ObamaCare has once again overpromised and underdelivered. The 2016 enrollment period has just come to an end and once again the numbers don’t add up to success.
Robert Laszewski, insurance industry analyst, writes of his skepticism in December 2015 when President Obama triumphantly announced 6 million enrollments and talked of “unprecedented demand” on the exchanges. Now he says his skepticism was warranted.
The Obama administration just announced that 12.7 million people signed up for coverage in the Affordable Care Act’s exchanges. The CEO of Healthcare.gov claimed victory saying, “We knocked the lights out this year. We did a great job.” Laszewski begs to differ. He explains why:
In 2015, the exchange enrollment totaled 11.7 million. By year-end 2015, that number shrunk to 9.1 million – a 22% decrease. That administration has said their goal is to have 10 million insured through the exchanges by the end of 2016.
If all 12.7 million of these enrollments complete their enrollment and pay for their coverage – those who signed up for March 1 effective dates have until the end of February to pay – and the same lapse occurs as occurred in 2015, they would have 9.8 million still covered at year end. Again, presuming all 12.7 million end up completing their enrollment, the Obama administration achieved an 8.5% growth over the 2015 enrollment.
According to an October Urban Institute study, by the end of June 2015, only 35% of those eligible for a subsidy in the ObamaCare exchanges had enrolled. If the administration can increase that by 8.5% this year, the ObamaCare take-up rate for those Americans who are subsidy eligible would be about 38%. Historically, insurers want to see a 75% participation rate to ensure they have enough healthy people signed up to pay for the sick.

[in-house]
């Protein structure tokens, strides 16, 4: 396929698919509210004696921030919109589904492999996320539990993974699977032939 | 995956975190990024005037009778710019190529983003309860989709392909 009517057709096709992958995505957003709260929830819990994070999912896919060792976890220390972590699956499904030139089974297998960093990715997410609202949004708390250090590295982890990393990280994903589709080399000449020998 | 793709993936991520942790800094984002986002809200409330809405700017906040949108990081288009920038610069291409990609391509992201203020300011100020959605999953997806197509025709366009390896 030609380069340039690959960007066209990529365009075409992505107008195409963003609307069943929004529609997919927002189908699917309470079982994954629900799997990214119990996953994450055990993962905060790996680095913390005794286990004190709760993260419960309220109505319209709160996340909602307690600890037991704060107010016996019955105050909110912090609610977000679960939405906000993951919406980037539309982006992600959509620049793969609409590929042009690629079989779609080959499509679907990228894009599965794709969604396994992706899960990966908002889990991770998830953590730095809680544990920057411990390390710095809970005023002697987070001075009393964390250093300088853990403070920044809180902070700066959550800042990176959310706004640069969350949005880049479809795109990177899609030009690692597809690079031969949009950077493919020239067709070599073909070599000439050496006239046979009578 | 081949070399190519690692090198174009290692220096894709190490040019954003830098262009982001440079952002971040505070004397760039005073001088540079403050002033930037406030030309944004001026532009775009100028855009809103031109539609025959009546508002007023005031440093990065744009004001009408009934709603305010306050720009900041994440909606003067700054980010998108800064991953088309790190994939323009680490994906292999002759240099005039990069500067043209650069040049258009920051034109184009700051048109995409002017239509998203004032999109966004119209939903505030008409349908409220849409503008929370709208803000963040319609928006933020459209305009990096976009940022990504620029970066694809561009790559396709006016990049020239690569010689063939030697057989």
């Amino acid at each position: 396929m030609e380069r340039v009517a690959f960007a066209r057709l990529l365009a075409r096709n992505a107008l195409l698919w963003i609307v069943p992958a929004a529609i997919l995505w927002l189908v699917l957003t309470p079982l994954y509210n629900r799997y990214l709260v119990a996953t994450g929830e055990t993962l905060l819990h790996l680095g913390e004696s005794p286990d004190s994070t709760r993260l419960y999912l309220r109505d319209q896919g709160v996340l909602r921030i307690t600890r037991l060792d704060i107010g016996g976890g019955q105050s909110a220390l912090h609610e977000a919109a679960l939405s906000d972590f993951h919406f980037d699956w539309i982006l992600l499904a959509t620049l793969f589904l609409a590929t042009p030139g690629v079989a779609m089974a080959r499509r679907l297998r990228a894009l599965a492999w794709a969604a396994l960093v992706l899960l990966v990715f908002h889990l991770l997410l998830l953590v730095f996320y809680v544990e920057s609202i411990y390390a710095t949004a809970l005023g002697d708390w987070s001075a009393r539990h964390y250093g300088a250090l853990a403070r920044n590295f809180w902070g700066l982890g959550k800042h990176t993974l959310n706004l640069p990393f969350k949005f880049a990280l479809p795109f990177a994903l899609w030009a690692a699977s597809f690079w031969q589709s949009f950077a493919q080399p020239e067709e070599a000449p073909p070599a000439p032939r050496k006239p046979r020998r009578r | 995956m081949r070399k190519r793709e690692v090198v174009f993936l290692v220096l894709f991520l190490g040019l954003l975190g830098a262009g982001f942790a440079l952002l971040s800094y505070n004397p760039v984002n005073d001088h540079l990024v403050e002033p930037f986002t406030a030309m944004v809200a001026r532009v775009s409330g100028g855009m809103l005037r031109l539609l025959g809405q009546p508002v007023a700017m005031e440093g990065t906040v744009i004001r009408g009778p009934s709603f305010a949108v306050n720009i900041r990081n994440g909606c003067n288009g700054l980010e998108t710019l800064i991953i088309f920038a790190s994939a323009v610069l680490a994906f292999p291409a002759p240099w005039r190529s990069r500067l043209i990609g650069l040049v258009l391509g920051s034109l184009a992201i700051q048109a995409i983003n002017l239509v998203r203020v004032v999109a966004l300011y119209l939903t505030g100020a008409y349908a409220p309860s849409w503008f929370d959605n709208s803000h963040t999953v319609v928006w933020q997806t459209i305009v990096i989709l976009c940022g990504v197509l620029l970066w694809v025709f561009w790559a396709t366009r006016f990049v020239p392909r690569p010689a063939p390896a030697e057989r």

Several critical observations are worth noting:
- The 8.5% enrollment increase is a tepid response in a year when the tax penalty for failure to enroll increased to its maximum under the law.
- ObamaCare is a monopoly for individuals – there are no other options – yet only a small percentage of the eligible population has signed up.
- Most health insurers are reporting huge losses on the ObamaCare exchanges already – and the “3Rs” bailout provisions don’t expire until 2017. The real costs of ObamaCare will be passed on to consumers after that.
Reasons for Failure
The simple truth is that the Affordable Care Act is unaffordable. Never has a legislative bill failed more miserably to live up to its name. Yes, it’s true that many poor Americans can get an insurance policy for as little as $100 a month. But even those will have trouble paying the deductibles that average nearly $6000 a year.
For most Americans who are not living just above the Federal Poverty Level (FPL), ObamaCare costs more than its worth. The Urban Institute found that more than 80% of those earning between 100% and 150% of FPL signed up for ObamaCare but only about 30% of those earning between 200% and 300% of FPL. For those earning between 300% and 400% of FPL, only 14% signed up. The rest have decided that paying the Individual Mandate tax for failure to have insurance is a better deal than purchasing the insurance.
Here are some real-life examples for a family of four, parents age 40, making $60,000 per year that explains the problem. Even with a small subsidy, their plan costs are seen below:
Location Cheapest Bronze Plan Cheapest Silver Plan
Omaha, Nebraska $8,700/yr – $12,990 deductible $11,112/yr – $7000 deductible
Eugene, Oregon $7,920/yr – $10,000 deductible $9,768/yr – $4000 deductible
Manchester, N.H. $7,212/yr – $12,600 deductible $9,336/yr – $7000 deductible
If you combine the premium cost and the deductible you get the total out-of-pocket costs of each plan per year. The cheapest of these examples will cost the family $13,768 per year and the most expensive will cost $21,690 per year. Where does a family making $60,000 find that kind of money?
Do your own analysis by going to Healthcare.gov and click on “Want to Preview Plans Before You Start”, pick your zip code and plug in your family information. You’ll find just what Laszewski is saying – it’s unaffordable.
He says, “The ObamaCare product just isn’t worth buying if you have to pay anything more than a poor person has to pay for it. Or, if you’re sick and will easily make your money back. Most insurance companies are losing money today under ObamaCare because not enough healthy people have signed up. They were hoping that the 2016 enrollment would change that. It has not.”
Changes are coming for ObamaCare. It’s inevitable.